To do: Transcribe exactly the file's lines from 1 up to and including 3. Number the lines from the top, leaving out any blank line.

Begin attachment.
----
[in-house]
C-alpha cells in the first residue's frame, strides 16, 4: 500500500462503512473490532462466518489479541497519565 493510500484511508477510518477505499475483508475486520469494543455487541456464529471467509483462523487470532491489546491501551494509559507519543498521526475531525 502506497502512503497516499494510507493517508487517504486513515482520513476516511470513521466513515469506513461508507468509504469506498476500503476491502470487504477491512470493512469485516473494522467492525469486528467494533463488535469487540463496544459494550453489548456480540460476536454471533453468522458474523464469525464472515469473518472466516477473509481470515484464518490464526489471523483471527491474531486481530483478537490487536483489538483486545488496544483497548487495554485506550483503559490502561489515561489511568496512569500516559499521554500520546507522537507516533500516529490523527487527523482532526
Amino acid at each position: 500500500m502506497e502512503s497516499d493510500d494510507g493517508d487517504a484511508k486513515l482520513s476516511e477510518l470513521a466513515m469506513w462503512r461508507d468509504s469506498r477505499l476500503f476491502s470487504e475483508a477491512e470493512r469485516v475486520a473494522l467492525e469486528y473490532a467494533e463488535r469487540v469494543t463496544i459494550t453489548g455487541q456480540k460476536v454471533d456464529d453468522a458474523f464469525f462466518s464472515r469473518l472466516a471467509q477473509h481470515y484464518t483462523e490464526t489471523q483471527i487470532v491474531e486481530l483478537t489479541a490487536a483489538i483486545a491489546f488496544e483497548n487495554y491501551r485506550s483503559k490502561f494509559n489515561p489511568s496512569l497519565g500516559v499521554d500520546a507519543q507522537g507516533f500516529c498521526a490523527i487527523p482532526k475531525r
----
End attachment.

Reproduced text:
[in-house]
C-alpha cells in the first residue's frame, strides 16, 4: 500500500462503512473490532462466518489479541497519565 493510500484511508477510518477505499475483508475486520469494543455487541456464529471467509483462523487470532491489546491501551494509559507519543498521526475531525 502506497502512503497516499494510507493517508487517504486513515482520513476516511470513521466513515469506513461508507468509504469506498476500503476491502470487504477491512470493512469485516473494522467492525469486528467494533463488535469487540463496544459494550453489548456480540460476536454471533453468522458474523464469525464472515469473518472466516477473509481470515484464518490464526489471523483471527491474531486481530483478537490487536483489538483486545488496544483497548487495554485506550483503559490502561489515561489511568496512569500516559499521554500520546507522537507516533500516529490523527487527523482532526
Amino acid at each position: 500500500m502506497e502512503s497516499d493510500d494510507g493517508d487517504a484511508k486513515l482520513s476516511e477510518l470513521a466513515m469506513w462503512r461508507d468509504s469506498r477505499l476500503f476491502s470487504e475483508a477491512e470493512r469485516v475486520a473494522l467492525e469486528y473490532a467494533e463488535r469487540v469494543t463496544i459494550t453489548g455487541q456480540k460476536v454471533d456464529d453468522a458474523f464469525f462466518s464472515r469473518l472466516a471467509q477473509h481470515y484464518t483462523e490464526t489471523q483471527i487470532v491474531e486481530l483478537t489479541a490487536a483489538i483486545a491489546f488496544e483497548n487495554y491501551r485506550s483503559k490502561f494509559n489515561p489511568s496512569l497519565g500516559v499521554d500520546a507519543q507522537g507516533f500516529c498521526a490523527i487527523p482532526k475531525r